Much more interesting, though, is the 62-minute Japanese documentary Wim Wenders in Japan, which (as the title suggests) follows Wenders around while he worked on the film in Japan. A majority of the material centers around the high-definition material created for the film, which was brand-spanking-new at the time. HD technology is old-hat now but it’s fun looking at the then-new equipment (particularly the HD monitors and HD projector) and the concerns of the people behind the technology over how Wenders was going to use it; Wenders was using the technology to filter and pixelize imagery and there was a fear this would make the technology look unappealing. There’s also some coverage of the high-definition David Byrne music video along with behind-the-scene footage covering the Japanese segments shot for the film, and to top things off nicely there’s a short interview with actor Chishu Ryu. It’s easily my favourite feature on here.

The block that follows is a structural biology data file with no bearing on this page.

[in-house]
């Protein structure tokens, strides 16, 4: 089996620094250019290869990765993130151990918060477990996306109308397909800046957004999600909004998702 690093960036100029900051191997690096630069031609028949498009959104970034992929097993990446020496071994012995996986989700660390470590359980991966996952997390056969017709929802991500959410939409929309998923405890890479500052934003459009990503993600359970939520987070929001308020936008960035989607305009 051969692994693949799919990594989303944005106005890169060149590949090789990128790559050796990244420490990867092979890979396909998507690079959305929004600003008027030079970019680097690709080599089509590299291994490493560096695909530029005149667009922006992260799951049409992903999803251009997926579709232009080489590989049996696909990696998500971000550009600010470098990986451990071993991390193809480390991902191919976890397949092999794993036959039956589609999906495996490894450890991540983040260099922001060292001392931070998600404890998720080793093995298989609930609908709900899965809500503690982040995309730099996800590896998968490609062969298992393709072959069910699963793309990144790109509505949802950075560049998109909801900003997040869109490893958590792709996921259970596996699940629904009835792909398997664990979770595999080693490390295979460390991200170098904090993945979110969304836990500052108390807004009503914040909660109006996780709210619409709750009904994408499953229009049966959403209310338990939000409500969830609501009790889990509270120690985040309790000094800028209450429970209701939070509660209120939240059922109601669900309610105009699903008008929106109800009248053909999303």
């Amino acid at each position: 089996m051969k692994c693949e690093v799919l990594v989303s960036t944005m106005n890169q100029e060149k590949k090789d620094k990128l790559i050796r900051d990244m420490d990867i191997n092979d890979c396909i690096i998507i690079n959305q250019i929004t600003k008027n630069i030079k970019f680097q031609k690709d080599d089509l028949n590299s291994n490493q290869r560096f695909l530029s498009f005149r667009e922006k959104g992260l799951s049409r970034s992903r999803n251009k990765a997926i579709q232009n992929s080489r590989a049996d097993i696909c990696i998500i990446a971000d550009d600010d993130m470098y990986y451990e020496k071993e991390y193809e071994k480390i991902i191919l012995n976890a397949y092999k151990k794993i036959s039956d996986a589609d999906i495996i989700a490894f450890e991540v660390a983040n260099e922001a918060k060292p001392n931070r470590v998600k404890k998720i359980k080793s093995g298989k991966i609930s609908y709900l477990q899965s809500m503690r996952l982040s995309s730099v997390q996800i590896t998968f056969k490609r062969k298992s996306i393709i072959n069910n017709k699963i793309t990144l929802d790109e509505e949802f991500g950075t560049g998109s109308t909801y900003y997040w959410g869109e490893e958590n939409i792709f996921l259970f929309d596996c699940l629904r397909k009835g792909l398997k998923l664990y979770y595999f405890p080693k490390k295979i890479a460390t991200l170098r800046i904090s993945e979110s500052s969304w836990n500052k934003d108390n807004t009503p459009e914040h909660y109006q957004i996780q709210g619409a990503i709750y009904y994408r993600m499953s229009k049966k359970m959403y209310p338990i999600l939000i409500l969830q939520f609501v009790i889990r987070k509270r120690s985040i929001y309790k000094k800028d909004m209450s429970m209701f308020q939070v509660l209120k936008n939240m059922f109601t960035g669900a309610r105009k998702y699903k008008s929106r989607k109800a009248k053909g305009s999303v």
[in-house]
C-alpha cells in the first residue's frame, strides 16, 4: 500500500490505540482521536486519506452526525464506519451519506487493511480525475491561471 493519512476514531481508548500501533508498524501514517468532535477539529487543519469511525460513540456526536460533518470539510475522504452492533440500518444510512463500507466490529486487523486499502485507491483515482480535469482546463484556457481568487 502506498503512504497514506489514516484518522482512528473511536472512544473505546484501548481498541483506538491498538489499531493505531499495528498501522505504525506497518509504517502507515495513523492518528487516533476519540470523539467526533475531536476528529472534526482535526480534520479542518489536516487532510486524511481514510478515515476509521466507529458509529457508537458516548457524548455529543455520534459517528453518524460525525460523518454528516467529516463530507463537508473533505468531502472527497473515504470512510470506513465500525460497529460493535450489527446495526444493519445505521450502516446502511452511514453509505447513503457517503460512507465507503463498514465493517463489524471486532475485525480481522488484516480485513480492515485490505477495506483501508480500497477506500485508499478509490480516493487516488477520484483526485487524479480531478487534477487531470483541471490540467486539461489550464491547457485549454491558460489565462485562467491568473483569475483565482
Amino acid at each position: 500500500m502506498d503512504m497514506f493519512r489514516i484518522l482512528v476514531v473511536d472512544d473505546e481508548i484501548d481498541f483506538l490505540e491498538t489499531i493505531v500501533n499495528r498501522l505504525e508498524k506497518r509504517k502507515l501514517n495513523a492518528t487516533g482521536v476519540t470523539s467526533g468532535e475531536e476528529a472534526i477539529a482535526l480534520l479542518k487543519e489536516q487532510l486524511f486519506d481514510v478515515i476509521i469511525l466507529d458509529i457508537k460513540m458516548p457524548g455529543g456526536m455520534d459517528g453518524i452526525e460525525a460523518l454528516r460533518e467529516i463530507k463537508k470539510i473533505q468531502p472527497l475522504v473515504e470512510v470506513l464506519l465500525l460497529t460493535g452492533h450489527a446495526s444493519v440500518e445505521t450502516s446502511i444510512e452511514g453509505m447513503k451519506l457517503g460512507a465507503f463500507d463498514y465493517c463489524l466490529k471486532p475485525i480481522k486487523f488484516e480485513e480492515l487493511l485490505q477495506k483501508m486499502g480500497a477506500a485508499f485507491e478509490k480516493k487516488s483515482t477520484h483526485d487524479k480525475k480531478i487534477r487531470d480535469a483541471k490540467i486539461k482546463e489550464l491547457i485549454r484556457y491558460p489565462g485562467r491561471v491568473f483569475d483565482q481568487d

The disc closes off with Up-Down Under Roma—a 6-minute interview with Wenders recalling his trop to Australia and the impact it had on him—and then the original Warner Bros. trailer for the film, looking to be sourced from a video tape. Criterion’s included booklet also proves to be a solid inclusion itself, featuring a nice write-up on the film by Bilge Ebiri, and another on the film’s famous soundtrack, written by Ignatiy Vishnevetsky.
Though not entirely necessary I guess I did hope they would include one of the shorter cuts, whether it be the European one or the North American one. Even a feature specifically about the shorter cuts would have been nice (at the very least Ebiri’s essay gets into this a bit, as does Wenders in his various appearances).
The features are a solid set, though the inclusion of one of the alternate cuts, if only for comparison, would have been a welcome addition. At the very least the presentation is a solid one, aided by the fact Criterion spreads the film over two discs.